Navine G. Khan-Dossos, from a background in traditional Islamic crafts and art history, deals with the complexities of Orientalism and the Other in both historical and contemporary contexts. In her practice, Islamic art fuses with an interest in digital languages of programming and the Internet, shifting the logic of Islamic geometry to a more universal framework of the grid as a tool for producing images. Her research is diverse and she is currently working on a project about the history of women who dressed as men in order to go to sea.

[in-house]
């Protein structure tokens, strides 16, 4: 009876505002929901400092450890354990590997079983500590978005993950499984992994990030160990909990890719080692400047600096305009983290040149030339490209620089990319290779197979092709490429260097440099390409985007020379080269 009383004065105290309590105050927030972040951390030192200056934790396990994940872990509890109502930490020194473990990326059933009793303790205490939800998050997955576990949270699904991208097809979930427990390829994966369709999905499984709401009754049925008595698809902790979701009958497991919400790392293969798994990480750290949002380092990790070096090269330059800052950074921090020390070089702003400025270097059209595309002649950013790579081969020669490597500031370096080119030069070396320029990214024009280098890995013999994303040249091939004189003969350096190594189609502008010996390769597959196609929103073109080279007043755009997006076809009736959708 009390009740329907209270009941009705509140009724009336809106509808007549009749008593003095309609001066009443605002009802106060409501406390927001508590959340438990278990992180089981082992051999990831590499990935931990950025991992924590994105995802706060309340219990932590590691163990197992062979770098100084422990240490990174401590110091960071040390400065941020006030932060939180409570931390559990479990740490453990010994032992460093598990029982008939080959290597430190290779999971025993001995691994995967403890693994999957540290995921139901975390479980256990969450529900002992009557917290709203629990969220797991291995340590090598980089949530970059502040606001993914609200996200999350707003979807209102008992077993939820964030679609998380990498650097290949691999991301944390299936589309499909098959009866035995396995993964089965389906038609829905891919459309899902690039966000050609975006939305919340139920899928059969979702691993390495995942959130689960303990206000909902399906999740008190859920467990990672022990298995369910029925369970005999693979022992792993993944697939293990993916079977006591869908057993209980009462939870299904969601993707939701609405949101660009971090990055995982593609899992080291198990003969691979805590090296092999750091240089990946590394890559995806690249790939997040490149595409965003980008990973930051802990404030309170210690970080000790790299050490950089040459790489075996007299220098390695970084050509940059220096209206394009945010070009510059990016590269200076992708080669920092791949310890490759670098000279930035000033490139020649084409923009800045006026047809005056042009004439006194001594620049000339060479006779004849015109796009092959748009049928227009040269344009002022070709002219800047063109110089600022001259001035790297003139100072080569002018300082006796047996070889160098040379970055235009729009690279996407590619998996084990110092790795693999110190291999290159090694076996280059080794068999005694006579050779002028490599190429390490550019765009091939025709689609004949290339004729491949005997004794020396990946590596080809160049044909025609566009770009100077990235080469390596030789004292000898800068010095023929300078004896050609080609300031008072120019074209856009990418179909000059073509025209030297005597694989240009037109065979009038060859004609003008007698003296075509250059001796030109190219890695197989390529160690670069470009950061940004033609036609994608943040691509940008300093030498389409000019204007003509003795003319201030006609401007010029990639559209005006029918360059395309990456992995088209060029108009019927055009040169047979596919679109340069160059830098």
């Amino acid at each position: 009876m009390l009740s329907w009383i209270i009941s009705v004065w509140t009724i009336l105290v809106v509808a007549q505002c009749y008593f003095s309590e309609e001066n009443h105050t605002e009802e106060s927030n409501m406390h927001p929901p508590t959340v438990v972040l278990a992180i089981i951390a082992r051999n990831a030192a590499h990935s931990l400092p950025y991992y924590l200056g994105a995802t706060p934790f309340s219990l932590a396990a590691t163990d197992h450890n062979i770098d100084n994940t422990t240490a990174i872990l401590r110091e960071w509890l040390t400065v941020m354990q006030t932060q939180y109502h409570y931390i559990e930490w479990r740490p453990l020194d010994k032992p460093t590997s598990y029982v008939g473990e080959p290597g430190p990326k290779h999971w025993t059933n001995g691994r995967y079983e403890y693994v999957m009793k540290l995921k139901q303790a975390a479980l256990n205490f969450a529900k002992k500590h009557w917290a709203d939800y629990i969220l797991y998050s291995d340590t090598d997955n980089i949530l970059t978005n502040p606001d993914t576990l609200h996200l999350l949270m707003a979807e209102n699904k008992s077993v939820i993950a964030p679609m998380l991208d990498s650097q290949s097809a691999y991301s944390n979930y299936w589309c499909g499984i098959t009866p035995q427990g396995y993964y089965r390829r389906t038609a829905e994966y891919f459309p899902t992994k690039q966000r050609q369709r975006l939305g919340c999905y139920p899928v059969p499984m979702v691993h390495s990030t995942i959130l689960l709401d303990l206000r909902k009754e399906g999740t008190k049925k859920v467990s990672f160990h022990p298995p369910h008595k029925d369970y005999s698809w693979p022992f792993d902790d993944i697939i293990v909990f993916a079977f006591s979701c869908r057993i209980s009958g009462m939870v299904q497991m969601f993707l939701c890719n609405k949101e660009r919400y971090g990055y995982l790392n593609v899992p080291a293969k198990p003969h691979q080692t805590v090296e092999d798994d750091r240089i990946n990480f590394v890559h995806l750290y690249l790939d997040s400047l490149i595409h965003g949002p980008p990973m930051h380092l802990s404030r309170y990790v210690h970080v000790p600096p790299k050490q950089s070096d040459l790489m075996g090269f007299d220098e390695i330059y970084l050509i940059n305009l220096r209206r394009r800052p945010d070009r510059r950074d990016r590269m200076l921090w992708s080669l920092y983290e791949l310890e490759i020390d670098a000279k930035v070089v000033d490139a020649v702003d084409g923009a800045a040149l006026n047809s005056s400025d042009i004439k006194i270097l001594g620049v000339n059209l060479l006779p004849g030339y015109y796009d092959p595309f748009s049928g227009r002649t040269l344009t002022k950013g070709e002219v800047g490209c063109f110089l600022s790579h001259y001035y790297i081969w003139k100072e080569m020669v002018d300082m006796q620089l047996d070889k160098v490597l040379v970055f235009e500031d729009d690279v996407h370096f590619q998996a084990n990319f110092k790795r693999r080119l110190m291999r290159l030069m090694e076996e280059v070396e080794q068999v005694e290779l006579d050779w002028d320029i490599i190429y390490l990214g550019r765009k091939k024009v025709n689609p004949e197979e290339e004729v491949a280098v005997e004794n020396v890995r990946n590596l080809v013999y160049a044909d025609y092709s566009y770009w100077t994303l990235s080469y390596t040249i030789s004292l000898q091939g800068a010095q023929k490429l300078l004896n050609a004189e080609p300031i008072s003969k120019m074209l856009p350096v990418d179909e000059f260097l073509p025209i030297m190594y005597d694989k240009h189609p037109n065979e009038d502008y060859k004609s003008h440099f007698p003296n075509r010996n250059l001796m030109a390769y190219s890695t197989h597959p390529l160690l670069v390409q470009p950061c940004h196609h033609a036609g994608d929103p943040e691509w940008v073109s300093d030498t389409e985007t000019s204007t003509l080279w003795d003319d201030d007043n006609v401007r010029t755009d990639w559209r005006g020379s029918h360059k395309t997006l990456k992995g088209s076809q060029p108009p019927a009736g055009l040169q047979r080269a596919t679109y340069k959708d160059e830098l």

As a UK Associate, Navine continued her research into cannibalism, crossing through all three of the subthemes of the residency, with cannibalism as sexual fantasy, as health-related, and present at the site’s of disasters when food is scarce. Furthermore, cannibalism allows for a critique of otherness and western moral hegemony, with tribes and non-western communities vilified and stereotyped through portrayals of cannibalism as an act of pure evil.